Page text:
Viral hemorrhagic fevers (VHFs) are a group of febrile illnesses caused by RNA viruses from several viral families. These highly infectious viruses lead to a potentially lethal disease syndrome characterized by fever, malaise, vomiting, mucosal and gastrointestinal (GI) bleeding, edema, and hypotension. The four viral families known to cause VHF disease in humans include the Arenaviridae, Bunyaviridae, Filoviridae, and Flaviviridae. General characteristics of these viral families can be found in the table below.
The image below depicts palatal petechiae and hemorrhage in a patient with Ebola hemorrhagic fever.
See Ebola: Care, Recommendations, and Protecting Practitioners, a Critical Images slideshow, to review treatment, recommendations, and safeguards for healthcare personnel.
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Table. Viral Families Causing Viral Hemorrhagic Fever (Open Table in a new window)
|Virus Family||Disease (Virus)||Natural Distribution||Usual Source of Human Infection||Incubation (Days)|
|Argentine HF (Junin)||South America||Rodent||7-14|
|Bolivian HF (Machupo)||South America||Rodent||9-15|
|Brazilian HF (Sabia)||South America||Rodent||7-14|
|Venezuelan HF (Guanarito)||South America||Rodent||7-14|
|Phlebovirus||Rift Valley fever||Africa||Mosquito||2-5|
|Nairovirus||Crimean-Congo HF||Europe, Asia, Africa||Tick||3-12|
|Hantavirus||Hemorrhagic fever with renal syndrome, hantavirus pulmonary syndrome||Asia, Europe, worldwide||Rodent||9-35|
|Filovirus||Marburg and Ebola||Africa||Fruit bat||3-16|
|Flavivirus||Yellow fever||Tropical Africa, South America||Mosquito||3-6|
|Dengue HF||Asia, Americas, Africa||Mosquito||Unknown for dengue HF, 3-5 for dengue|
Arenaviridae are spread to humans by rodent contact and include Lassa virus in Africa and several rare South American hemorrhagic fevers such as Machupo, Junin, Guanarito, and Sabia. Lassa virus is the most clinically significant of the Arenaviridae, accounting for serious morbidity and mortality in West Africa.
Lassa fever first appeared in Lassa, Nigeria, in 1969. It has been found in all countries of West Africa and is a significant public health problem in endemic areas. In populations studied, Lassa fever accounts for 5-14% of hospitalized febrile illnesses. Its natural reservoir is a small rodent whose virus-containing excreta is the source of transmission.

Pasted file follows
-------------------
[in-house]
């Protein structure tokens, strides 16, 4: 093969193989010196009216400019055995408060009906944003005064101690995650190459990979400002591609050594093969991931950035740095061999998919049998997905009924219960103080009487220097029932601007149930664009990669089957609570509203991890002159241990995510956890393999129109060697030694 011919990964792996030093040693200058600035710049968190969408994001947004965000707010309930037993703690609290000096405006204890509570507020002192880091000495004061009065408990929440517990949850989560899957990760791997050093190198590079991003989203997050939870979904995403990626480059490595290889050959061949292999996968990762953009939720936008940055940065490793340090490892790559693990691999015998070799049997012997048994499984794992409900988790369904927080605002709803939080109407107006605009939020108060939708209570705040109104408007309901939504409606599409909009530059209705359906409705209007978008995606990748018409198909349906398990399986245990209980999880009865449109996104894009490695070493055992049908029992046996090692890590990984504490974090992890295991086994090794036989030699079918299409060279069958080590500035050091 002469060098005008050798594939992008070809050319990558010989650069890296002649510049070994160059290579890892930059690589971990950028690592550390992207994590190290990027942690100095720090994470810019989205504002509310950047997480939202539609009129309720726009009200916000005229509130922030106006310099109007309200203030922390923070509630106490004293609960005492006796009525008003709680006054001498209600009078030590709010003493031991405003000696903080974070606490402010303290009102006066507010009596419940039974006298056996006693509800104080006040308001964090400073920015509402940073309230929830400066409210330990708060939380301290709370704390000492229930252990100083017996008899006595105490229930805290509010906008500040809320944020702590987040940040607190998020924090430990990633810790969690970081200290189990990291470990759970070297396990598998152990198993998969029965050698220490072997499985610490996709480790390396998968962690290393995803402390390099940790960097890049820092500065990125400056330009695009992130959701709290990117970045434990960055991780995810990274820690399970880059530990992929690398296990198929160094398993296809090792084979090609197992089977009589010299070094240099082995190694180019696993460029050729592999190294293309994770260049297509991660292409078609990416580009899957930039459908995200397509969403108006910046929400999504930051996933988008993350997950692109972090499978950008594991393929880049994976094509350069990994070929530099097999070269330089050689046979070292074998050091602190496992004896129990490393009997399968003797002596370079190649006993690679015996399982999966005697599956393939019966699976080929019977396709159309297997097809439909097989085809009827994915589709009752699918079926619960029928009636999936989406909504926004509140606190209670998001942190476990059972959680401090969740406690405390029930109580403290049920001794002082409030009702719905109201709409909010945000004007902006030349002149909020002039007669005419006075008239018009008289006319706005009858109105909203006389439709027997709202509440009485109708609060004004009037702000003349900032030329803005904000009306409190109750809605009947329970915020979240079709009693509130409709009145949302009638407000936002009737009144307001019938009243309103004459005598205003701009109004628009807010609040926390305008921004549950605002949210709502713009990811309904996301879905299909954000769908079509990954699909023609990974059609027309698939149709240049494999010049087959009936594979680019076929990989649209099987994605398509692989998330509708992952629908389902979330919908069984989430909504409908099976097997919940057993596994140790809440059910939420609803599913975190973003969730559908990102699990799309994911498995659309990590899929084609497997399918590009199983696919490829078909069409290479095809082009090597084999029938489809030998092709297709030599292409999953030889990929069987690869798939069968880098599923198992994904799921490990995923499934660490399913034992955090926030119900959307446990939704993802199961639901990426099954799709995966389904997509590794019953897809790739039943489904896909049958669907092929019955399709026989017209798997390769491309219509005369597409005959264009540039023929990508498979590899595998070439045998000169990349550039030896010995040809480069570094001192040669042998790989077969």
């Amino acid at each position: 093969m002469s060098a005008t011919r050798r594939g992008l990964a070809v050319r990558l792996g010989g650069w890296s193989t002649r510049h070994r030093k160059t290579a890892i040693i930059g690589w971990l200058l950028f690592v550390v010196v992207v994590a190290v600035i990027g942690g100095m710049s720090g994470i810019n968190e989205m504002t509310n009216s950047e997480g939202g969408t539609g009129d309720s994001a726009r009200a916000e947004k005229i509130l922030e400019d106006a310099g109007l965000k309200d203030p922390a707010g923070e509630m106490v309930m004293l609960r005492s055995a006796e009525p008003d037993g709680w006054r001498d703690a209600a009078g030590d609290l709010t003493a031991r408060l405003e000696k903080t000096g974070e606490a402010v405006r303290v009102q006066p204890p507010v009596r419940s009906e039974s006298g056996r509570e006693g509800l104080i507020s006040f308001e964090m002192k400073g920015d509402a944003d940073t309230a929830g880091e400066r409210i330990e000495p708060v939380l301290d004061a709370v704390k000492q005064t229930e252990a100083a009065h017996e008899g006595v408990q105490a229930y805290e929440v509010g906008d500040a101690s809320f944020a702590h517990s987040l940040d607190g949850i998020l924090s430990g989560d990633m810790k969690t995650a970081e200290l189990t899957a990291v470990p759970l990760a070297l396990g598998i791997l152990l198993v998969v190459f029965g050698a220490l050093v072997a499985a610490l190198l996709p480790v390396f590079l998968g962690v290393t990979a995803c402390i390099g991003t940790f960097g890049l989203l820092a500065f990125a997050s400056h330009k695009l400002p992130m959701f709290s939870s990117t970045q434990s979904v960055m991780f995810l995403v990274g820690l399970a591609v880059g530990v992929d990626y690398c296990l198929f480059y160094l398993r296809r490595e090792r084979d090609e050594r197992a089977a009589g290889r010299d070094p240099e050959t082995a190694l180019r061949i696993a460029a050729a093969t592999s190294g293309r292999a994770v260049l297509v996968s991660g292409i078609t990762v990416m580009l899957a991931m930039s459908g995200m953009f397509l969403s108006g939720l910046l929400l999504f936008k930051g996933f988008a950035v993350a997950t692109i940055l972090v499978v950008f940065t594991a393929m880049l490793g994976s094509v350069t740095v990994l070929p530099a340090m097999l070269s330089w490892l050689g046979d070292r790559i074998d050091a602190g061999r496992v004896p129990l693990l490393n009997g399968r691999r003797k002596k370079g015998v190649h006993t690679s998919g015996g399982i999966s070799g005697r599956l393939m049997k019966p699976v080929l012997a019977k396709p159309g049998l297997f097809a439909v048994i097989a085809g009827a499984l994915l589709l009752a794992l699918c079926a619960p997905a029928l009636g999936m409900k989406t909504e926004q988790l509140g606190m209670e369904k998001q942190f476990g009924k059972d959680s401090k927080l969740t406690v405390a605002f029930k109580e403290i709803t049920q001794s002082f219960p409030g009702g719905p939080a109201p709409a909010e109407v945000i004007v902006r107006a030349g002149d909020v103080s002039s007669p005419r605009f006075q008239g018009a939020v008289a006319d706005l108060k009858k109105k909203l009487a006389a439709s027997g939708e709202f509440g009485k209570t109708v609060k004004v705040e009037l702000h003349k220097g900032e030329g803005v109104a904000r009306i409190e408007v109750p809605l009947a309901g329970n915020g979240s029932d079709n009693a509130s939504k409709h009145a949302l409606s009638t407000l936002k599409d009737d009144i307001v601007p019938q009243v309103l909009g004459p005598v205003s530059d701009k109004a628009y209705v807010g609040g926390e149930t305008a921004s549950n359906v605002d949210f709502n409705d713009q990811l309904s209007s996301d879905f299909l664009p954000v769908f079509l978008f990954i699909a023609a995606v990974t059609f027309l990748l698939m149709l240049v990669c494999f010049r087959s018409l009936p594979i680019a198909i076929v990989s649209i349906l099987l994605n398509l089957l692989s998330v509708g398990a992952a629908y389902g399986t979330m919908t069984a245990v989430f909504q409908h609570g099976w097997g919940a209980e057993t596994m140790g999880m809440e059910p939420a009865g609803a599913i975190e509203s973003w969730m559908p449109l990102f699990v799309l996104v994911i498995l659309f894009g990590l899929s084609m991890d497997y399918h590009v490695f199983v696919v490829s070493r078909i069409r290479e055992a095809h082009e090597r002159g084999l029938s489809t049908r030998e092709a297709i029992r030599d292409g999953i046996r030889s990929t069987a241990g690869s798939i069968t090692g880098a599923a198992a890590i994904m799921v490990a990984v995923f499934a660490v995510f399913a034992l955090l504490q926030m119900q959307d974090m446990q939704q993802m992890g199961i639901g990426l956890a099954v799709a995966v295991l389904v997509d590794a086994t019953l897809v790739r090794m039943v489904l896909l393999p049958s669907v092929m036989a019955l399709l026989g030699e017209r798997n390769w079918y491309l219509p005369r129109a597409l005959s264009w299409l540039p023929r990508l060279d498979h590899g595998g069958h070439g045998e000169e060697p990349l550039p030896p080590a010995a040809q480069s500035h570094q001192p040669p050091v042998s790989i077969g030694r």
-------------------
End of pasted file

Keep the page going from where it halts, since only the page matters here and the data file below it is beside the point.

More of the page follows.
This group includes Rift Valley fever (RVF) virus, Crimean-Congo hemorrhagic fever (CCHF) virus, and several hantaviruses. The RVF and CCHF viruses are both arthropod-borne viruses. RVF virus, an important African pathogen, is transmitted to humans and livestock by mosquitos and by the slaughter of infected livestock. CCHF virus is carried by ticks and causes a fulminant, highly pathogenic form of VHF notable for aerosol transmission of infective particles. Outbreaks of CCHF have occurred in Africa, Asia, and Europe.
Many hantaviruses are spread worldwide, causing 2 major syndromes: hemorrhagic fever with renal syndrome (HFRS) and hantavirus pulmonary syndrome (HPS). They are divided into Old World hantaviruses (such as the prototypical Hantaan virus of Korea), which generally cause HFRS, and New World hantaviruses, causing HPS. Rodents carry both types. A previously undiscovered Hantavirus, Sin Nombre virus, was the cause of an outbreak of highly lethal HPS in the southwestern US in 1993. More than 450 cases have been identified in the US since 1993 with a 35% mortality rate. 
The most notorious of the VHF viruses, including Ebola and Marburg viruses, belong to the Filoviridae family. Ebola virus first was described in 1976 after outbreaks of a febrile, rapidly fatal hemorrhagic illness were reported along the Ebola River in Zaire (now the Democratic Republic of the Congo) and Sudan. Sporadic outbreaks have continued since that time, usually in isolated areas of central Africa. An outbreak in Kikwit, Zaire, in 1995 led to 317 confirmed cases, with an 81% mortality rate. Two thirds of the patients were among health care workers caring for infected individuals. An outbreak in Uganda in late 2000 resulted in 425 cases and claimed 225 lives. In late 2012, 7 cases of Ebola virus infection were reported, including 4 deaths.
Ebola has 4 distinct subtypes: Ebola-Zaire, Ebola-Sudan, Ebola-Ivory Coast, and Ebola-Reston, a form that causes illness in nonhuman primates, and as has been recently discovered, in pigs.  A 2007 Ebola outbreak in Uganda, however, has been attributed to a new form of Ebola. This new Ebola subtype, which appears to be closely related to Ebola-Ivory Coast, has been given the proposed name Bundibugyo Ebola virus (named after the Bundibugyo district in Western Uganda). 
Fruit bats have been identified as a reservoir for Ebola-Zaire virus. 
Marburg virus, named after the German town where it first was reported in 1967, is another highly pathogenic member of the Filoviridae family that is traced to central Africa. As in Ebola-Zaire, the natural host for the virus is likely the fruit bat. Marburg virus was contracted by a traveler to central Africa in 1987 and has been endemic since 1998 in Durba, Democratic Republic of the Congo, and in persons exposed in caves or mines. Marburg virus was determined to be the causative agent in a 2004-2005 outbreak of hemorrhagic fever in Angola that led to 252 confirmed cases and 227 deaths (90% case-fatality rate). In late 2012, an outbreak in Uganda resulted in 15 confirmed and 8 probable cases of Marburg virus infection, including 15 deaths.
Yellow fever and dengue fever are the most well known diseases caused by flaviviruses. Both are mosquito-borne; yellow fever is found in tropical Africa and South America, and dengue fever is found in Asia, Africa, and the Americas. They are notable for their significant effect on prior military campaigns and their continued presence throughout endemic areas.
Due to a resurgence in the last 3 decades, dengue fever is now considered second only to malaria in terms of importance as a tropical disease. Multiple recent large outbreaks have occurred throughout the tropics, with the most severe outbreaks occurring in Southeast Asia and the western Pacific regions. Transmission is via the bite of the infected female Aedes mosquito, although dengue can also be transmitted via transfusion.